Hope Jahren, an American who is a professor at the University of Oslo in Norway, won in the autobiography catergory and Carol Anderson, the Charles Howard Candler Professor and chair of African American studies at Emory University in Atlanta, won in the criticism category.
The honorees are Beverly Edmond of the University of Montana, Sally G. Hoskins of City College of New York, Gail Mellow of LaGuardia Community College in New York, Lori Ideta at the University of Hawaii, Tamara Scerpella at the University of Wisconsin, and Janelle Baker at Alcorn State University in Mississippi.
Crystal Wilkinson, the Appalachian Writer-in-Residence at Berea College in Kentucky, has won the 2016 Weatherford Award for Fiction from the Appalachian Studies Association and the 2017 Judy Gaines Young Book Award from Transylvania University.
Shelley Stamp, a professor of film and digital media at the University of California, Santa Cruz, is being honored by the International Association for Media and History for her book on Lois Weber, a screenwriter, actress, and director in the early days of the film industry in California.
The two winners, who will each receive a $165,000 prize, are Maya Jasanoff, the Coolidge Professor of History at Harvard University, and Carolyn Forché, a professor of English and the director of the Lannan Center for Poetics and Social Practice at Georgetown University in Washington, D.C.
The Whiting Public Engagement Fellowship celebrates and supports faculty in the humanities who embrace public engagement as part of the scholarly vocation. Two of this year’s eight fellows are women anthropologists: Jodi Skipper of the University of Mississippi and Eleanor Harrison-Buck of the University of New Hampshire.
The honorees are Tina Simpson of the University of Alabama Birmingham, Sue Klappa of Briar Cliff University in Sioux City, Iowa, Monika Williams Shealey of Rowan University in Glassboro, New Jersey, Patricia A. Broderick of the City University of New York, and Laurie Fleming of the University of Mississippi.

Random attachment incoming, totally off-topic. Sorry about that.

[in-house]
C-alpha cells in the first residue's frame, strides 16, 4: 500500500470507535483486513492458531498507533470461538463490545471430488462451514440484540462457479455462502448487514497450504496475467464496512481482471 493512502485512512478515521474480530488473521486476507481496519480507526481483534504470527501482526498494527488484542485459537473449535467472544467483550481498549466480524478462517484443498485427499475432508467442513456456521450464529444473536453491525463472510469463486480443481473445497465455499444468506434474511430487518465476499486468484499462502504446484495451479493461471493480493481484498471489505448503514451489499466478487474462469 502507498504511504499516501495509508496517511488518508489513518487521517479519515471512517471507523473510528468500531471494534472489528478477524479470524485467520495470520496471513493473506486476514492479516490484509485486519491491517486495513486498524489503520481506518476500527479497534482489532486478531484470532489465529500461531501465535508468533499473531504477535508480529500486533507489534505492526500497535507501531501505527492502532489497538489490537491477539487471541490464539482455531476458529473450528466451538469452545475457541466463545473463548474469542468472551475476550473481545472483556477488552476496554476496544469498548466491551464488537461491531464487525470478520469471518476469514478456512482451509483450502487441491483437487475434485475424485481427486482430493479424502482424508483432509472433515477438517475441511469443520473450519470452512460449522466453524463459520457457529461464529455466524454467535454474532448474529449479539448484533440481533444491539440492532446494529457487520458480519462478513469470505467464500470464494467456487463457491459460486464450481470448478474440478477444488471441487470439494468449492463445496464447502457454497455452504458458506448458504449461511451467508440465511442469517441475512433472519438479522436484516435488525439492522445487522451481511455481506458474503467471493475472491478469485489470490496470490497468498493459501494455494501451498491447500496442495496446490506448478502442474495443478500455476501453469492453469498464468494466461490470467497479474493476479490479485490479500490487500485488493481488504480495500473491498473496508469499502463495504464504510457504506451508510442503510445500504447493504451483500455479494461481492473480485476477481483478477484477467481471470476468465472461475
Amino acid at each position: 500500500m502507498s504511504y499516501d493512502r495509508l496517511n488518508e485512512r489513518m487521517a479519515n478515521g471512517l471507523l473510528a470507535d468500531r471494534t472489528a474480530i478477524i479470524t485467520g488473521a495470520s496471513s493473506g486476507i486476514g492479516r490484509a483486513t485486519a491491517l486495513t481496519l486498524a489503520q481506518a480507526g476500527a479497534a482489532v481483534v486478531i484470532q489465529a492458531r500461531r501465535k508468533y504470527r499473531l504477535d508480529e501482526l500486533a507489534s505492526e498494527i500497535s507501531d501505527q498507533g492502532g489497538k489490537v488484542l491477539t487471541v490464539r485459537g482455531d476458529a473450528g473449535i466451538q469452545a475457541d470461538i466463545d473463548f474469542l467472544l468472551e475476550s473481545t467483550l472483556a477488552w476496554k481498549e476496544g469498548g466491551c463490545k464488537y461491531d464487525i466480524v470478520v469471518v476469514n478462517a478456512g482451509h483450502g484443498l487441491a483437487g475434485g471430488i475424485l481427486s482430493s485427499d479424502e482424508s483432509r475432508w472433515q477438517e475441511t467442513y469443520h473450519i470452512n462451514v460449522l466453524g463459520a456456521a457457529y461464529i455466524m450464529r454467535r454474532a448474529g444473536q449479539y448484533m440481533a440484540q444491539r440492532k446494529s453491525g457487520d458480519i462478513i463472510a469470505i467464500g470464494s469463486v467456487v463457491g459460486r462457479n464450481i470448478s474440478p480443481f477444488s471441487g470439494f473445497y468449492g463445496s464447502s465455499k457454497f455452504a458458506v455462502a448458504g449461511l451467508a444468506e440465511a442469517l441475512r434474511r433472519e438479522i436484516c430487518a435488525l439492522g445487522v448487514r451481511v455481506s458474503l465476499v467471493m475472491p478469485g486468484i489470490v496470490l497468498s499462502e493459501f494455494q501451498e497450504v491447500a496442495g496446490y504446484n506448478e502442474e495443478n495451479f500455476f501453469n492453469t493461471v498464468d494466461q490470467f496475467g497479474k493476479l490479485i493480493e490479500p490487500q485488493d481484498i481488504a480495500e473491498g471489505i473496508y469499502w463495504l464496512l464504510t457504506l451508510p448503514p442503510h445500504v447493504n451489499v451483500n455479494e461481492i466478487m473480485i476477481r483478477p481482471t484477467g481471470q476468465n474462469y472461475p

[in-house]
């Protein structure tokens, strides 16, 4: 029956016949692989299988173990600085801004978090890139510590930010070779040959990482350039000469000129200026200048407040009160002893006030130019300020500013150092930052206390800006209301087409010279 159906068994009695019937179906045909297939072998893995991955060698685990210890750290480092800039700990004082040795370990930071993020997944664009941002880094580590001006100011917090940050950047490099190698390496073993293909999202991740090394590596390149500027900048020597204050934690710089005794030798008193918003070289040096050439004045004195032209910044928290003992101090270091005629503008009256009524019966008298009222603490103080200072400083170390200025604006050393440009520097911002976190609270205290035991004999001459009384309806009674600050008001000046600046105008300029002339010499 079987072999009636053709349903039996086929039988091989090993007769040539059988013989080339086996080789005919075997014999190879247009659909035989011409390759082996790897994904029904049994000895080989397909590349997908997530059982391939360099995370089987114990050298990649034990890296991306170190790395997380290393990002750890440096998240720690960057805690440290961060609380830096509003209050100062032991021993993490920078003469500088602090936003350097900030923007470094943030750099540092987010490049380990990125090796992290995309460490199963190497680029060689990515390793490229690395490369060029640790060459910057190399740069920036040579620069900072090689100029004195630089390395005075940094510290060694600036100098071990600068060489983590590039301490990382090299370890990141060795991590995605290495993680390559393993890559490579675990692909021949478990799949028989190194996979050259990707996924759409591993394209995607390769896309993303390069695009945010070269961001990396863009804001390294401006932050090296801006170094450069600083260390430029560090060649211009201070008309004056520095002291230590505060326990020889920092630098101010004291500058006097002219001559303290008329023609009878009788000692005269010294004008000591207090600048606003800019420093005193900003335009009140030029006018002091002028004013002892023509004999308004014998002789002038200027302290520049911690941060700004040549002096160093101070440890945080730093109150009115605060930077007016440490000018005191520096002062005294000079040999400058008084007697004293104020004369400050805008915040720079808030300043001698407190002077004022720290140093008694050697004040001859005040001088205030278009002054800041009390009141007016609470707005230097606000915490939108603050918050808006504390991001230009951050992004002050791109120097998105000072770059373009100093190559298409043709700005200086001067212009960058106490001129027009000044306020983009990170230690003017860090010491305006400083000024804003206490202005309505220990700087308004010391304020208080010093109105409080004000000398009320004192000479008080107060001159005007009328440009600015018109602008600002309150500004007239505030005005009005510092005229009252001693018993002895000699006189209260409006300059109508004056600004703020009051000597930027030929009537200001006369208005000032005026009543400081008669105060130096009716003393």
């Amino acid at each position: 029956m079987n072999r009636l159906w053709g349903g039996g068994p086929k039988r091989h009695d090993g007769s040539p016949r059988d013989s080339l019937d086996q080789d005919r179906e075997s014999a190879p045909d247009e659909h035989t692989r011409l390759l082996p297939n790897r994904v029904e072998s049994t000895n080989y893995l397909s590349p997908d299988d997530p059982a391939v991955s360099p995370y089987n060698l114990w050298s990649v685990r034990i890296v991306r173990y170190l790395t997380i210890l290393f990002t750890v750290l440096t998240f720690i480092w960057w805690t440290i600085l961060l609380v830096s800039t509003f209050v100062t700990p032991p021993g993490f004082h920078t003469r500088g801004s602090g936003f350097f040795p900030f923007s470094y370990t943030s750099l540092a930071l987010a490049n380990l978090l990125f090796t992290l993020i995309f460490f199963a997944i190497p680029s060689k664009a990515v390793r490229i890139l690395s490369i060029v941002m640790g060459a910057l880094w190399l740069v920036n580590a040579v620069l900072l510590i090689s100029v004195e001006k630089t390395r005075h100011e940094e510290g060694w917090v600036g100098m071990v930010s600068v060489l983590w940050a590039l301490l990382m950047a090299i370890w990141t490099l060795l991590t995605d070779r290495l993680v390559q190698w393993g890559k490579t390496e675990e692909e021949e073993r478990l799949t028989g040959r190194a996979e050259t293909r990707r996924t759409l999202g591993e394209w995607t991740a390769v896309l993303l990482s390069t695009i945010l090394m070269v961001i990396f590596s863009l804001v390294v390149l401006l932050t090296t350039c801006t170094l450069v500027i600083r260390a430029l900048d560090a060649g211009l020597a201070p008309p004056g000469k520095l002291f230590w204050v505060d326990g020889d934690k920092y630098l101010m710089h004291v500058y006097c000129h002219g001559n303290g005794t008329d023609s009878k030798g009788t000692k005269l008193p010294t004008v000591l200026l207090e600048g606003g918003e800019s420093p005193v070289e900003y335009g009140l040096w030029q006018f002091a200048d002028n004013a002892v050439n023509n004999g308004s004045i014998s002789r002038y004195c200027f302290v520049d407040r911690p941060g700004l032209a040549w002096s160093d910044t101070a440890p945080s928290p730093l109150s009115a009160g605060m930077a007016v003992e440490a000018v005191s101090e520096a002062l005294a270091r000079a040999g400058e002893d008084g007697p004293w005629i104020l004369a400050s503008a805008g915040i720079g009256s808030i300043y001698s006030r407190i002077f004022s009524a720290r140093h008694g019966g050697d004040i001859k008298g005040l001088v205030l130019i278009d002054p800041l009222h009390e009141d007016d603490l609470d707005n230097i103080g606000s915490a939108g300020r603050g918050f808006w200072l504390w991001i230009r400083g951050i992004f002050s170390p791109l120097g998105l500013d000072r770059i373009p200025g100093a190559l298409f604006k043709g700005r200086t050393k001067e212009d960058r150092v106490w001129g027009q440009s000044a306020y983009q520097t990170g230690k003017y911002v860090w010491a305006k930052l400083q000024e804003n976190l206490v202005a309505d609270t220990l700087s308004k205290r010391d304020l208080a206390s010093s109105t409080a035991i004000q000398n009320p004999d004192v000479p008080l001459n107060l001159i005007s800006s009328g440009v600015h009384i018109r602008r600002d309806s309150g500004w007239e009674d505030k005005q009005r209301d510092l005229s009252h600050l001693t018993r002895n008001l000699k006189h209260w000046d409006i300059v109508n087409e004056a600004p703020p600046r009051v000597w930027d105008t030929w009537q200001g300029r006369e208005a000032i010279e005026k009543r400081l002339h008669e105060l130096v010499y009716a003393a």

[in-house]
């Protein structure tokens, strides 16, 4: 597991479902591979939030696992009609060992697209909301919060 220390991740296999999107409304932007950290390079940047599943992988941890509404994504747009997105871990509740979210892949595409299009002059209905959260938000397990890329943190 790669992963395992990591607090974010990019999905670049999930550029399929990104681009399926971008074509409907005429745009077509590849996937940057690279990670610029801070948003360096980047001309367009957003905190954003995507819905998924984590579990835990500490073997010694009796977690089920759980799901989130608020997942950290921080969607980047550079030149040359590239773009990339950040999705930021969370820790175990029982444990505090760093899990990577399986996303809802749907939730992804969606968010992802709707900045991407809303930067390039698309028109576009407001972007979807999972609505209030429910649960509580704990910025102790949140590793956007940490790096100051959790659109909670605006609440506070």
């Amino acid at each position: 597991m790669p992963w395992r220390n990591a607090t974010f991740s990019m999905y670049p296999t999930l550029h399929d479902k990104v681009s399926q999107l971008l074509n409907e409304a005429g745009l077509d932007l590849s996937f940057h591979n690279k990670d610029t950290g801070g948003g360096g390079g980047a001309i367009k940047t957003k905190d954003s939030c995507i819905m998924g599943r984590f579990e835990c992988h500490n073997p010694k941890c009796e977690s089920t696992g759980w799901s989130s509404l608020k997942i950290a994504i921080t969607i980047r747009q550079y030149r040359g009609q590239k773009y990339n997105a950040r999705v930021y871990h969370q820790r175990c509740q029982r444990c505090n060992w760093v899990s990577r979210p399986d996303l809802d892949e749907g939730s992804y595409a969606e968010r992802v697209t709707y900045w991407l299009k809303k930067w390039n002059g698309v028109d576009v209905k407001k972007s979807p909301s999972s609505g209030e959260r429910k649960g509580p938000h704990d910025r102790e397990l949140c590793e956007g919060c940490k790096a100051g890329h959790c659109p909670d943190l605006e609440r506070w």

Anne Prescott, director of the Five College Center for East Asian Studies in Amherst, Massachusetts, won the annual prize that recognizes an outstanding curriculum publication on Asia designed for any educational level.
The selected for prestigious honors are: Judy Genshaft, Fenice Boyd, Anna Deavere Smith, Vivien Schmidt, Donna Cox, Marilyn Horne, Marisa Marques, and Sandra Sanguino
Patricia Foster, a professor of English at the University of Iowa, has been chosen as the winner of the 2017 Clarence Cason Award in Nonfiction Writing from the University of Alabama for her critical contributions to southern journalism or literature.
Shonni Enelow, an assistant professor of English at Fordham University in New York, has been selected to receive the George Jean Nathan Award for Dramatic Criticism for her book on method acting.
The Erasmus Prize honors individuals who have made significant contributions to European culture, society, or social science. Dr. Lamont, the Robert I. Goldman Professor of European Studies at Harvard University, will receive a prize of 150,000 euros.
Vievee Francis, an associate professor of English at Dartmouth College in Hanover, New Hampshire, will be honored in April at a ceremony at Claremont Graduate University in California. The award, which comes with a $100,000 prize, honors a mid-career poet.
The honorees are Annemarie Vaccaro of the University of Rhode Island, Hortense Spillers at Vanderbilt University, Krishna Winston at Wesleyan University, Ona Renner-Fahey at the University of Montana, Bettye M. Clark at Clark Atlanta University, and Melissa Luke at Syracuse University.
The award is given out by the Nanovic Institute for European Studies at the University of Notre Dame in Indiana for the best book in European studies that transcends a focus on any one country.
Jennifer Doudna, a professor at the University of California, Berkeley and Emmanuelle Charpentier, the director of Max Planck Institute for Infection Biology in Berlin, are being honored for their research in gene-editing technology that has led to new therapies for cancer patients and those suffering from heredity diseases.
The honorees are Janie Simms Hipp of the University of Arkansas School of Law, Eva Tardos of Cornell University in Ithaca, New York, Catherine Dulac of Harvard University, and Susan Goldman of the University of Illinois at Chicago.
The Seven Sisters Book Awards were established in 2015 by author Lynne Hinton to honor women writers. Among this year’s four winners are Jacqueline Allen Trimble chair of the department of languages and literatures at Alabama State University and Kathy Giuffre, a professor of sociology at Colorado College.